• 5. March 26, 2013 Page 5 calculations provided to support this claim were provided by Musco Lighting. These calculations do not take into account the reflection of light from the turf and other surfaces at the site, nor do they account for the scattering of light in the atmosphere by fog and other aerosols. The renderings in the aesthetics section of the EIR represent dusk in clear conditions and do not accurately depict the impact this project will have on the surrounding area (see comments from H. Spoelstra). As calculated above, the light reflected upward and outward from the sports fields would be approximately 1.2 times the total light output of the streetlights between the fields and the beach. The Great Highway is visible from space (Figure 2), and the new lights would make the sports fields immediately inland to it visible as well, appearing as a swath of green much brighter than the lights of the Great Highway, filling in a currently dark part of the park. Figure 2. View of San Francisco at night from the International Space Station (ISS034-E- 035542, taken January 28, 2013). The overall orange hue is from the use of high-pressure sodium lamps, while the full spectrum bright white of the Holy Name of Jesus Parish lights contrast significantly with the surrounding. When illuminated, the sports fields would be visible from space to the naked eye as a bright green patch. Claim: Also, the spillover would not affect the amount of light of the night sky, as the sky appears similar above the athletic field lights as above other areas with no athletic field lights (EIR, p. IV-B-34). For this claim to be true, the laws of physics would have to be rewritten. The preparers of the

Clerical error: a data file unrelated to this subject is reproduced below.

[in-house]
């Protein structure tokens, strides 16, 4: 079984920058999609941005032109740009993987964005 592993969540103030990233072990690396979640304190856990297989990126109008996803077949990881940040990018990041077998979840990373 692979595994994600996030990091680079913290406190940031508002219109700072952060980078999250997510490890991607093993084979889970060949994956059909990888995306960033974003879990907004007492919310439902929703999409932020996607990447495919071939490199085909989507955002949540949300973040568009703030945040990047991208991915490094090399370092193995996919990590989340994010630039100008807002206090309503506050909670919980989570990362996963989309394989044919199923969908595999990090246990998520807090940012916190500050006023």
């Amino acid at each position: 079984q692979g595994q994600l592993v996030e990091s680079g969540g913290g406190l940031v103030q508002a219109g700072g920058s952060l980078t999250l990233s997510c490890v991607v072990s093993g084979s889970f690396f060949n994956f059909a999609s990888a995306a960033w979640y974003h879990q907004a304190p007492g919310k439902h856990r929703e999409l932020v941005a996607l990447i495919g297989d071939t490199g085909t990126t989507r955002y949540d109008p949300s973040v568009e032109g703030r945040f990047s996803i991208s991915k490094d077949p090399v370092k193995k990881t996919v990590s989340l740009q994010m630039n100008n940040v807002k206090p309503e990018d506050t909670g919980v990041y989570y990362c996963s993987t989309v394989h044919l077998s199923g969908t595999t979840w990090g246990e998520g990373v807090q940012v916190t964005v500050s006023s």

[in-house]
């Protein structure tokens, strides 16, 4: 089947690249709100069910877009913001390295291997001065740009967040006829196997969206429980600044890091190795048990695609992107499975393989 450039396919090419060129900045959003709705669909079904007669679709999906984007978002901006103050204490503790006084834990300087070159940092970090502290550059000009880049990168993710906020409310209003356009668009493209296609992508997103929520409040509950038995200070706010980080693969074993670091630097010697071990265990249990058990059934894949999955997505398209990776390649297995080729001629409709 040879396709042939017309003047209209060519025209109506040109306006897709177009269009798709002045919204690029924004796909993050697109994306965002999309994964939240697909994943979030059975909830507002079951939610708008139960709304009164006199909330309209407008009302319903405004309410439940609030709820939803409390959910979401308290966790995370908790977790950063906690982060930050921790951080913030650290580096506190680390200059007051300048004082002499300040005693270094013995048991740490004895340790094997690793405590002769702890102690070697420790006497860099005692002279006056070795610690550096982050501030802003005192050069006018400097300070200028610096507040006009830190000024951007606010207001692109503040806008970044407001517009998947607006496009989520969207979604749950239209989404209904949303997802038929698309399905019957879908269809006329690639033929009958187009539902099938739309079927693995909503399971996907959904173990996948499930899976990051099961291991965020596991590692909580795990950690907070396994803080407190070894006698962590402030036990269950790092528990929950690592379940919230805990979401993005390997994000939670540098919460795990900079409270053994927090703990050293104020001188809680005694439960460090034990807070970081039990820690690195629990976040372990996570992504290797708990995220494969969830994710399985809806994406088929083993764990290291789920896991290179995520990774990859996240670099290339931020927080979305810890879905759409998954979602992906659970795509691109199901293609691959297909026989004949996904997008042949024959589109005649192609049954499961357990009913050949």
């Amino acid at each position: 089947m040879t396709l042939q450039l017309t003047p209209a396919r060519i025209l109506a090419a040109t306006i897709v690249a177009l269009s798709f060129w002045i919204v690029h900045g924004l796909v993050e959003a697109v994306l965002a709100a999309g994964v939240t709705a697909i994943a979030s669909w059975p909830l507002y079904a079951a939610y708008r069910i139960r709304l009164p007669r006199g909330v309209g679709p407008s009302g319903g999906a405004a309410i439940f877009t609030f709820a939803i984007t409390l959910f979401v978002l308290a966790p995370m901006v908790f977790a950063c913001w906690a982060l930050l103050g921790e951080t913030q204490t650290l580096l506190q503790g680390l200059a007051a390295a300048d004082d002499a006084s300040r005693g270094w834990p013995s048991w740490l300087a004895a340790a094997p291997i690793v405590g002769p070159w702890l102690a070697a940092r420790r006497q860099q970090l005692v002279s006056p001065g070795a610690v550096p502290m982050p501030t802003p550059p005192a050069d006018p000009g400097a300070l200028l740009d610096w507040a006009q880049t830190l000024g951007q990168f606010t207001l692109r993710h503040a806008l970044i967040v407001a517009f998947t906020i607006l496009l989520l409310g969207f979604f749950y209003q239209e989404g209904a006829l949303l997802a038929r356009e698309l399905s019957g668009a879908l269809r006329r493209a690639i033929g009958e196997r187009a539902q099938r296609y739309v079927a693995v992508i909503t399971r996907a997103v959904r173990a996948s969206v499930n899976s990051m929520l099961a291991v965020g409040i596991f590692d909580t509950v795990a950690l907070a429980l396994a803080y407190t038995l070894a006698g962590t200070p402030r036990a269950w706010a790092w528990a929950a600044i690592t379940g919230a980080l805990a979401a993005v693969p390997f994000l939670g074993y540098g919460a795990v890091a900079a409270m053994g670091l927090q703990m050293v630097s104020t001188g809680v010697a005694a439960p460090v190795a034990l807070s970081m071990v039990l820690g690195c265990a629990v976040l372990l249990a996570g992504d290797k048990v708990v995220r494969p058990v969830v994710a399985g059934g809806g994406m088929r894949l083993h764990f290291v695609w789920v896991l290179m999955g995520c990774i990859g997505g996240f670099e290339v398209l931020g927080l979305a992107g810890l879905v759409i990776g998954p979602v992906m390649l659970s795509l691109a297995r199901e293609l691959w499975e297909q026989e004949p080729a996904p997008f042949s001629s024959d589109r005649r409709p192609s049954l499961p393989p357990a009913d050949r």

• 6. March 26, 2013 Page 6 EIR do not appear to understand the ways in which light is reflected off surfaces or scattered in the atmosphere. Sports fields are the second biggest contributor to light pollution in cities, after commercial districts, and contribute far more to light pollution relative to their area than any other feature (Luginbuhl et al. 2009), except for lights shining directly upward like Holy Name of Jesus Parish in the Sunset District (see Figure 2). It would not be physically possible for the night sky to appear the same above the sports fields with the addition of 2.7–3.4 million lumens of light reflected upward, to say nothing of the even greater night sky brightness that would occur when it is cloudy (four times brighter than clear conditions) or foggy (six times brighter than clear conditions) (Ściężor et al. 2012). Claim: A lighting study prepared for the proposed project by Musco Lighting illustrates that within a very short distance of the project site’s boundaries (approximately 150 feet), light measurements at heights of approximately 60, 70, 80, 90, and 100 feet above ground level would drop to zero, due to the shielding and focusing of the lights (EIR, IV.B-36). These figures were prepared from the perspective of a lighting designer and measure only the direct illumination from the fixtures in question. They do not incorporate light scattering or reflection, which, as discussed above, can be significant. Furthermore, the figures are prepared in footcandles with a resolution of 0.1 footcandles. This information is inadequate because many animals respond to far lower illumination levels than the 0.1 footcandles provided in the maps. Light from a full moon is 0.03 footcandles. Therefore locations identified as 0.1 footcandles on the applicant’s lighting plan would be subjected to illumination more than three times greater than that of a full moon, and that does not even take into account scattering and reflection of light. Because many species exhibit lunar cycles in behavior, the illuminations of the full moon, half moon, and new moon are biologically relevant. Experimental studies have shown animal behavior linked to illumination levels orders of magnitude below 0.1 footcandles. Several examples of groups of organisms likely to be found near the project site are discussed below (Section 3 below). Furthermore, the figures produced by Musco Lighting do not include the illumination that would result from the 47 pedestrian lights or the 13 parking lot lights included as part of the project. The supporting documentation does not include photometric graphs for the fixtures being proposed, either for the sports field lights or for the parking lot and pathway lights, hampering any outside analysis of the design. A proper analysis of the impacts of the sports field lighting would include legitimate depictions of the conditions during fog, low cloud cover, and clear sky conditions. As provided, only clear sky conditions are analyzed, which simply does not describe the existing climatic norms at the project site. Claim: Light Spillover - Lighting that extends beyond the targeted area (EIR, p. X.H- 60). This definition, introduced in the FEIR, reveals remarkable ignorance of lighting issues on the part of the preparers of the EIR. The definition is so vague as to be useless. Light is measured in two different ways, which the definition wrongly conflates into “lighting.” Light can be